street tires on dual sport?

Is there any issues with swapping to street tires on my dual sport?

Do I need to get other parts or can I just have the tires swapped? 

 

bike is mostly used on the street for commuting and grocery getting.

It's a simple swap as long as the sizes are the same.

6 minutes ago, Gflo said:

It's a simple swap as long as the sizes are the same.

are the disc brakes and rear sprocket bolted to the rims? or are they welded?

 

I also wanted to keep the offroad tires incase I plan to drive it offroad

...was thinking I could buy a set of new wheels, put street tires on it and easily swap between the offroad wheels and street wheels

 

Edited by horrorfan

The sprocket and discs are bolted to the wheel hubs.  The rim is the part that the tires are mounted to.  The rims are attached to the hubs by the spokes.

Edited by Gflo
3 hours ago, Gflo said:

The sprocket and discs are bolted to the wheel hubs.  The rim is the part that the tires are mounted to.  The rims are attached to the hubs by the spokes.

so its easy to swap over the disc and sprocket to another rim? just making sure I know every detail before I take out the toolbox.

3 hours ago, horrorfan said:

so its easy to swap over the disc and sprocket to another rim? just making sure I know every detail before I take out the toolbox.

Yes, as long as the hubs are the same, you can swap the discs and sprocket.  Although, if you get another wheel set, it would be best to get another set of discs and sprocket.  You may even want to get a smaller rear sprocket for street use.  Or get a larger sprocket for dirt use and use the stock one for the street.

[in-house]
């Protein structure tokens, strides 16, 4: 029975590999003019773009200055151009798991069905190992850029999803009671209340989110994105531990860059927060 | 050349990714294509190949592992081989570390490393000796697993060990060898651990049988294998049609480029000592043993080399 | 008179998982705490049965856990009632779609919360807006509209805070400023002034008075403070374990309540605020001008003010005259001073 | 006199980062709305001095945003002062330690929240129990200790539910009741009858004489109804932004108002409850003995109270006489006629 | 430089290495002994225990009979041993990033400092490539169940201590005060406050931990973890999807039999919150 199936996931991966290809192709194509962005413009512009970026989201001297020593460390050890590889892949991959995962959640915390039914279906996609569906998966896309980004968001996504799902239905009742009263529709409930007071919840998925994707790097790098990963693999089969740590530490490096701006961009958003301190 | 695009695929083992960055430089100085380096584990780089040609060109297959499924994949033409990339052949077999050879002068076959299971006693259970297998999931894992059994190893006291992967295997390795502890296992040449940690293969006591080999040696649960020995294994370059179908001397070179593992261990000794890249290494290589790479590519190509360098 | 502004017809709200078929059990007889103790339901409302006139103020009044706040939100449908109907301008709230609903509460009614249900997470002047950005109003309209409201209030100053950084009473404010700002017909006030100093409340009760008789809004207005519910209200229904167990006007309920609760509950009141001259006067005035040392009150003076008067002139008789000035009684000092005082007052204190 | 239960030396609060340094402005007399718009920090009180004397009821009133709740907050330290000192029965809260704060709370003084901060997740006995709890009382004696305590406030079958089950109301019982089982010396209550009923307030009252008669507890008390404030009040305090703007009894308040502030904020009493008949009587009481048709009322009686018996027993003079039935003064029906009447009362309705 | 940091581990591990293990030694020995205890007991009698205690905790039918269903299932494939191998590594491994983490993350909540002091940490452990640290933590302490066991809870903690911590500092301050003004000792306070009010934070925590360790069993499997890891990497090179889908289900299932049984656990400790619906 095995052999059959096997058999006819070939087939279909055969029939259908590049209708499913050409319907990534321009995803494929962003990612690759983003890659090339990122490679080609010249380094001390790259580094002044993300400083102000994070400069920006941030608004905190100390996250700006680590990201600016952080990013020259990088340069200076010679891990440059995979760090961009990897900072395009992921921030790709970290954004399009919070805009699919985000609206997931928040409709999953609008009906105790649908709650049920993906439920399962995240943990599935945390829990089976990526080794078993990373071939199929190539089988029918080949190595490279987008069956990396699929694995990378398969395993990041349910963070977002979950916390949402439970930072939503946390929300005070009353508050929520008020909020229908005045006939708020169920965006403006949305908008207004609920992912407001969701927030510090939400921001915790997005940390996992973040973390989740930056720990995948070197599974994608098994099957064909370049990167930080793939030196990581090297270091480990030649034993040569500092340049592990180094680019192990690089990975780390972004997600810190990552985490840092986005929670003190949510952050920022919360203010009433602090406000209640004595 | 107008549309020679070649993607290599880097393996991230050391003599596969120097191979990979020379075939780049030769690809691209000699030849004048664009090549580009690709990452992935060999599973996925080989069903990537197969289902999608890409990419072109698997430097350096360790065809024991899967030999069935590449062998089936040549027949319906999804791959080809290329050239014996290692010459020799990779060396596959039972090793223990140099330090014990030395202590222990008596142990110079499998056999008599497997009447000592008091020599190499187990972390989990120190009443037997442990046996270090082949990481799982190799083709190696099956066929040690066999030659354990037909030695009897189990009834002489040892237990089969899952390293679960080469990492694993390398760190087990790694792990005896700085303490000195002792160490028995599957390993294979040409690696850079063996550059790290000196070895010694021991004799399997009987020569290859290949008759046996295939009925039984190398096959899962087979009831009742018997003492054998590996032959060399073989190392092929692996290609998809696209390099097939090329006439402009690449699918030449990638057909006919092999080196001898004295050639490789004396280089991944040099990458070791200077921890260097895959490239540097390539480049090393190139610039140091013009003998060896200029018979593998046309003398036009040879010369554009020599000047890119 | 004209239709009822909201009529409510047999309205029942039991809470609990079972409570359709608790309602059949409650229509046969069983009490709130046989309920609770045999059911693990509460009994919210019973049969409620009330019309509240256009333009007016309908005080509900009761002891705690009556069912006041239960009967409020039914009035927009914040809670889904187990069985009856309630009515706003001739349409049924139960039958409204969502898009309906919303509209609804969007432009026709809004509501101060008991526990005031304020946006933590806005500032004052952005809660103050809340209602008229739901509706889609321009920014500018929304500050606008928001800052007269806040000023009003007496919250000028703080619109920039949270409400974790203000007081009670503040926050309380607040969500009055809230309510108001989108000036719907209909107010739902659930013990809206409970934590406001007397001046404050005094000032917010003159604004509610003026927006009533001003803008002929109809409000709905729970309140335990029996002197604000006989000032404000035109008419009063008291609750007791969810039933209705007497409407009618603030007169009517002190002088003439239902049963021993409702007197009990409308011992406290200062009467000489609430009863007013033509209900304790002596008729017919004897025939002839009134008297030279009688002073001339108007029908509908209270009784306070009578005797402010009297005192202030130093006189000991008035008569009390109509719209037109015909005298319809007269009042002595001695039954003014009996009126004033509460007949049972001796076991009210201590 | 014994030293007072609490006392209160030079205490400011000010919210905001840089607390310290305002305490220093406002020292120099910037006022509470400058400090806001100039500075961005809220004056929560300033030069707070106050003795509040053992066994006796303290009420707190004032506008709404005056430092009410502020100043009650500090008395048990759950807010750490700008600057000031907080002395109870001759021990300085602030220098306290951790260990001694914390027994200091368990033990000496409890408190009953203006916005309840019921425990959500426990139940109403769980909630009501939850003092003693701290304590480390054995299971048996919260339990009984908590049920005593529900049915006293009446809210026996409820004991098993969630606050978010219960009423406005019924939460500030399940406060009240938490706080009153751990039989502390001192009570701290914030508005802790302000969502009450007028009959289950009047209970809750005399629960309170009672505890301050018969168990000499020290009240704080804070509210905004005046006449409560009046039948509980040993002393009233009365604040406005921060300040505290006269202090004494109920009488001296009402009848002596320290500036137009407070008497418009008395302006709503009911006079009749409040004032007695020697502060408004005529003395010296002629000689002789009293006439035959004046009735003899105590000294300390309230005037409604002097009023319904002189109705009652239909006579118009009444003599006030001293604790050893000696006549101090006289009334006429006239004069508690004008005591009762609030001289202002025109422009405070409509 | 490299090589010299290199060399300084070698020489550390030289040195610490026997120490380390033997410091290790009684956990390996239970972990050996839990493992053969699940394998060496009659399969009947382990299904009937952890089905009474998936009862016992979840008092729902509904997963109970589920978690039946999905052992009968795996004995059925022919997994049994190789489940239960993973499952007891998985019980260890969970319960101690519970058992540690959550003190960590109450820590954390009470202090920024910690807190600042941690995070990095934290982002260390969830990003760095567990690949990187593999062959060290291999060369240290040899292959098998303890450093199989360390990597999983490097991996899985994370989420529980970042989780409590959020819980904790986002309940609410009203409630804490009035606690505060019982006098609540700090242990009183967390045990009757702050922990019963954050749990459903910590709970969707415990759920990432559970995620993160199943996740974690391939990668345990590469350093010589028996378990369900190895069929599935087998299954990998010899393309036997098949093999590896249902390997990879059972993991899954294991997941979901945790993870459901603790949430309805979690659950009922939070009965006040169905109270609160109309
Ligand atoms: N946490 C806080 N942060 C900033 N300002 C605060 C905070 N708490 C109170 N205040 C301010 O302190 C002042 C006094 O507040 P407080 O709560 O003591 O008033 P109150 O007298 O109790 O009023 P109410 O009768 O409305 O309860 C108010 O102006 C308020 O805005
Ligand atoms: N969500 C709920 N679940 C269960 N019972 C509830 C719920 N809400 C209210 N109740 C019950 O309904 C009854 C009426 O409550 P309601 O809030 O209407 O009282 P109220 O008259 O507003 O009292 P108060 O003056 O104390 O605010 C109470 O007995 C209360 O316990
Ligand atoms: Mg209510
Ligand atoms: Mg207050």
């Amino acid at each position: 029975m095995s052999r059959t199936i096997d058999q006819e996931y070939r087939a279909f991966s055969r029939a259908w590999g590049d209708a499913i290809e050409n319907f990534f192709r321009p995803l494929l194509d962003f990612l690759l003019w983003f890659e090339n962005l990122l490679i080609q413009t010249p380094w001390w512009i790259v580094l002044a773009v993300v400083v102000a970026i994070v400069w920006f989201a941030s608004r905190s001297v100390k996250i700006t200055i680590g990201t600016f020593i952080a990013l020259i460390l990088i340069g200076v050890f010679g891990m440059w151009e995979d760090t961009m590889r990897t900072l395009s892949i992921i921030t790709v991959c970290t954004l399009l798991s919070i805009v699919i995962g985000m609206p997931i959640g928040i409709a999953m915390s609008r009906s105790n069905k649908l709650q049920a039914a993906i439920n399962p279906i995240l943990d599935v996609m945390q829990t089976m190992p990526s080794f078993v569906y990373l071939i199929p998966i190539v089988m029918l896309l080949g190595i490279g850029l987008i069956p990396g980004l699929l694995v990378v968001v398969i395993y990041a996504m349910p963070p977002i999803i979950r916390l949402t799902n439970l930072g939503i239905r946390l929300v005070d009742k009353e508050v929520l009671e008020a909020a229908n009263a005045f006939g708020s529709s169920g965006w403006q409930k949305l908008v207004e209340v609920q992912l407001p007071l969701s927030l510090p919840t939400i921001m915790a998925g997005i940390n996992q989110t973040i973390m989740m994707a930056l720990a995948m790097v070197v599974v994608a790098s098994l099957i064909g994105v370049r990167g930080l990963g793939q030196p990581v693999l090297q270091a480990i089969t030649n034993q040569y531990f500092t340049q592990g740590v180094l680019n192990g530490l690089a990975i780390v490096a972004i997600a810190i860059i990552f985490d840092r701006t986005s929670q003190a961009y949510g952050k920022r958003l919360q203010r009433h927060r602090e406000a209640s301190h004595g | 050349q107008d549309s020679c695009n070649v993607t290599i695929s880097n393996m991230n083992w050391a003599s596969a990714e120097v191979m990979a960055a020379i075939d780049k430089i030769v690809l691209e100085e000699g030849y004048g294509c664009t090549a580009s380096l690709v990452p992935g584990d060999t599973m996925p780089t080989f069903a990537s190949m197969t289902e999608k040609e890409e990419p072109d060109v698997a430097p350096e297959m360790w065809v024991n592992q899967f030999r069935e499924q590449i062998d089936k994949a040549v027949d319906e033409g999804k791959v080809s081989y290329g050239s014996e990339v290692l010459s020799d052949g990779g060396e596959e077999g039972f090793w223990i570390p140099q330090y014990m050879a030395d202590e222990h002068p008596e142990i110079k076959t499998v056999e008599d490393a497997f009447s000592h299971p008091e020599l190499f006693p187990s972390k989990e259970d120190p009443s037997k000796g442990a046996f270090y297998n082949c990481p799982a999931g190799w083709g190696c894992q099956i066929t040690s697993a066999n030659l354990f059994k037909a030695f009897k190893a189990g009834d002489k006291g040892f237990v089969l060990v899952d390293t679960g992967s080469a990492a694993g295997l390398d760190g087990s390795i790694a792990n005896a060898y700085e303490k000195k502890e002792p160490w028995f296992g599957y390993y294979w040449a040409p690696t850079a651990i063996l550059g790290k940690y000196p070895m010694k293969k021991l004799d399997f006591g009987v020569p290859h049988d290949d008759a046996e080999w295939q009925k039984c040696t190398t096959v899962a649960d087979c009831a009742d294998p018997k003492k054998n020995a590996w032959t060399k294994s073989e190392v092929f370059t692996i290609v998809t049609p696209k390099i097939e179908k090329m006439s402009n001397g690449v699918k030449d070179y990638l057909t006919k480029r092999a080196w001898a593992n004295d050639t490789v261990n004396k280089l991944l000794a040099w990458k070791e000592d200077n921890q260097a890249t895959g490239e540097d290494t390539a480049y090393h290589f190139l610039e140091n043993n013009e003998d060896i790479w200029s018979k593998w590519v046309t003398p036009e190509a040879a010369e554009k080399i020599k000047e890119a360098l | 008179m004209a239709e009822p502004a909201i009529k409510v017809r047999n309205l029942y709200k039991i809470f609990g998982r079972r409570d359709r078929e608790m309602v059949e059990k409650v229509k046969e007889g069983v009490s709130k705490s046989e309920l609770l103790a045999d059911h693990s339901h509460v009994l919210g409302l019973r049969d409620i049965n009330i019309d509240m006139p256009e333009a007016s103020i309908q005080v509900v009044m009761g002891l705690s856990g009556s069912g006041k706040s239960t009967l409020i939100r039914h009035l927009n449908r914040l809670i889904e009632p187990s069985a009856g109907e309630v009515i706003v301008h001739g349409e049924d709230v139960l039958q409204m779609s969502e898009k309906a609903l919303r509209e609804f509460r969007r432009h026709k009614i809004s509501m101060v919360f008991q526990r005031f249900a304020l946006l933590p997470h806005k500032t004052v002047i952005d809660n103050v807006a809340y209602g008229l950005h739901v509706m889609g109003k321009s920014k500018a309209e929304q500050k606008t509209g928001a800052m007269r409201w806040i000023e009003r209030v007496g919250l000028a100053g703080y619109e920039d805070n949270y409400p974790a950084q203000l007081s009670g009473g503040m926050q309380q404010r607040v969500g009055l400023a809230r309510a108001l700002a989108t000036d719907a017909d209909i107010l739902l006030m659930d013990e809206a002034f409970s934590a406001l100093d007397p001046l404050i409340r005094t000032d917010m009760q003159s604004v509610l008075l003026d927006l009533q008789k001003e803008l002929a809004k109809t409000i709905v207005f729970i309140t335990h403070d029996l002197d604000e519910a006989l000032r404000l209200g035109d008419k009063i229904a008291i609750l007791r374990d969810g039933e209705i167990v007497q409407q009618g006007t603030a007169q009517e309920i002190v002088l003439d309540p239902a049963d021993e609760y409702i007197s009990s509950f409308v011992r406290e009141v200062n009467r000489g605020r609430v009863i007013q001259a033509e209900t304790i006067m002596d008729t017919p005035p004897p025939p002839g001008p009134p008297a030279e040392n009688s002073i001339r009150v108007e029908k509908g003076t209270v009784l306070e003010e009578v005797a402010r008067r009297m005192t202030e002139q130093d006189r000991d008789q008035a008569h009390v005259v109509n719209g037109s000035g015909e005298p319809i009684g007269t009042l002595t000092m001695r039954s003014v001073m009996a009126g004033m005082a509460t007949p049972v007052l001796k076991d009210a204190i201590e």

Wait a minute! There are several parts being discussed here.

Tires = rubber things mounted to wheel

Wheel = 3 main parts rim, hub and spokes.

So given this general base if knowledge what are you trying to do? Put street tires on your existing rims or replace the whole wheel and tire combo with the wheel and tire combo from a street bike?

On 8/10/2017 at 1:33 PM, hadfield4wd said:

Wait a minute! There are several parts being discussed here.

Tires = rubber things mounted to wheel

Wheel = 3 main parts rim, hub and spokes.

So given this general base if knowledge what are you trying to do? Put street tires on your existing rims or replace the whole wheel and tire combo with the wheel and tire combo from a street bike?

just trying to make it easier to swap between offroad and street tires. 

 

I mostly ride on the street so it would prob be smarter to just swap new tires... but I know I want to take it offloading and eventually going to have to switch back.

I think just having two sets of rims would be easier that switching between tires (I don't have a tire press or any tire tools)




just trying to make it easier to swap between offroad and street tires. 



 



I mostly ride on the street so it would prob be smarter to just swap new tires... but I know I want to take it offloading and eventually going to have to switch back.



I think just having two sets of rims would be easier that switching between tires (I don't have a tire press or any tire tools)


You need $30 for tools to change tires.

But if you're going to switch that much get extra rims. Mounted up with different tires.

Or just use up the dirt tires. Thats what my son did. Just left on the dirt tires and we replaced when worn.
On August 13, 2017 at 7:22 AM, hadfield4wd said:

 


You need $30 for tools to change tires.

But if you're going to switch that much get extra rims. Mounted up with different tires.

Or just use up the dirt tires. Thats what my son did. Just left on the dirt tires and we replaced when worn.

 

Using up the tires sounds good... I have extra money so I don't mind just swapping out the tires for now and that way I can have the off road ones just in case I decide to bring it somewhere.

 

 

Get these tires: MEFO explorer. They ride like street tires even in the rain, and they do well off road. I have a set on my 2012 KLX250S and with 1000 miles they look new. I ride about 50/50 dirt/street. They are also a lot quieter than dirt tires but are rounded like street tires for cornering on the street.